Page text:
ASTM International - ASTM E2627-10
Standard Practice for Determining Average Grain Size Using Electron Backscatter Diffraction (EBSD) in Fully Recrystallized Polycrystalline Materials
|Publication Date:||1 April 2010|
|ICS Code (Physicochemical methods of analysis):||71.040.50|
significance And Use:
This practice provides a way to estimate the average grain size of polycrystalline materials. It is based on EBSD measurements of crystallographic orientation which are inherently quantitative in... View More
This practice provides a way to estimate the average grain size of polycrystalline materials. It is based on EBSD measurements of crystallographic orientation which are inherently quantitative in nature. This method has specific advantage over traditional optical grain size measurements in some materials, where it is difficult to find appropriate metallographic preparation procedures to adequately delineate grain boundaries.View Less
1.1 This practice is used to determine grain size from measurements of grain areas from automated electron backscatter diffraction (EBSD) scans of polycrystalline materials.
1.2 The intent of this practice is to standardize operation of an automated EBSD instrument to measure ASTM G directly from crystal orientation. The guidelines and caveats of E112 apply here, but the focus of this standard is on EBSD practice.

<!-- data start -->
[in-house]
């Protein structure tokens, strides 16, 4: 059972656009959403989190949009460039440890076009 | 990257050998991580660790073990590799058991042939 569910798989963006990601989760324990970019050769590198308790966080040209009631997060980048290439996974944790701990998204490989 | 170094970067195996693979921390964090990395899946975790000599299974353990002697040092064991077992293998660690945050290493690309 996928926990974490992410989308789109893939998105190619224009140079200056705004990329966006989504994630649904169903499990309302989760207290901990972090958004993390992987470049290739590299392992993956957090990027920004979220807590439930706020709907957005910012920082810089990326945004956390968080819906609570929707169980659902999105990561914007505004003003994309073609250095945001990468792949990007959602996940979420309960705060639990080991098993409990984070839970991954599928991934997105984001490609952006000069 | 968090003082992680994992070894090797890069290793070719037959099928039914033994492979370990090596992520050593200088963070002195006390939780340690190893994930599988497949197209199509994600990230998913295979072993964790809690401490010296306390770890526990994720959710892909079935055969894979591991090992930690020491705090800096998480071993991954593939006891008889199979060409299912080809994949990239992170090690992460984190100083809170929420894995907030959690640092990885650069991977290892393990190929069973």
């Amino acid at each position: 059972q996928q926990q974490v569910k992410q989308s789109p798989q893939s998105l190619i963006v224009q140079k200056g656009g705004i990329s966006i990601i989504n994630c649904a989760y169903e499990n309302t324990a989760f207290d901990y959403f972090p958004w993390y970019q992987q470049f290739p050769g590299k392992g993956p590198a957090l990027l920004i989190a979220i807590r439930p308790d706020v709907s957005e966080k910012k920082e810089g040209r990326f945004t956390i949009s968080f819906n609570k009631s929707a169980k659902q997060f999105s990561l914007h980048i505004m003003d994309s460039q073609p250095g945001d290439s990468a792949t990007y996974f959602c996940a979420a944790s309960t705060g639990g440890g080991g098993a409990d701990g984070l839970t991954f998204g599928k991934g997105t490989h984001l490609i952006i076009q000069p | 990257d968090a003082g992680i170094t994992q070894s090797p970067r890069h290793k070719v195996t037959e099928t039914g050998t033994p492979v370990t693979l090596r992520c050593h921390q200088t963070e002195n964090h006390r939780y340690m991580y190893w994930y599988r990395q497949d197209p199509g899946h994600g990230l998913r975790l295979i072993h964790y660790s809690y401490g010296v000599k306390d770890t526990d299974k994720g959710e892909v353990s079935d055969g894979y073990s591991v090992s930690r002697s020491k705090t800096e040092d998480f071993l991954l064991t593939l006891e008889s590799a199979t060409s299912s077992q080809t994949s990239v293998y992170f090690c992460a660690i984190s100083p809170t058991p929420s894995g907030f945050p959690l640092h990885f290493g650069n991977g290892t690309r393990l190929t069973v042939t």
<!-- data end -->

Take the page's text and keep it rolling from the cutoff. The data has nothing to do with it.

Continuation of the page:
1.3 This practice is only applicable to fully recrystallized materials.
1.4 This practice is applicable to any crystalline material which produces EBSD patterns of sufficient quality that a high percentage of the patterns can be reliably indexed using automated indexing software.
1.5 The practice is applicable to any type of grain structure or grain size distribution.
1.6 The values stated in SI units are to be regarded as standard. No other units of measurement are included in this standard.
1.7 The values stated in inch-pound units are to be regarded as standard. The values given in parentheses are mathematical conversions to SI units that are provided for information only and are not considered standard.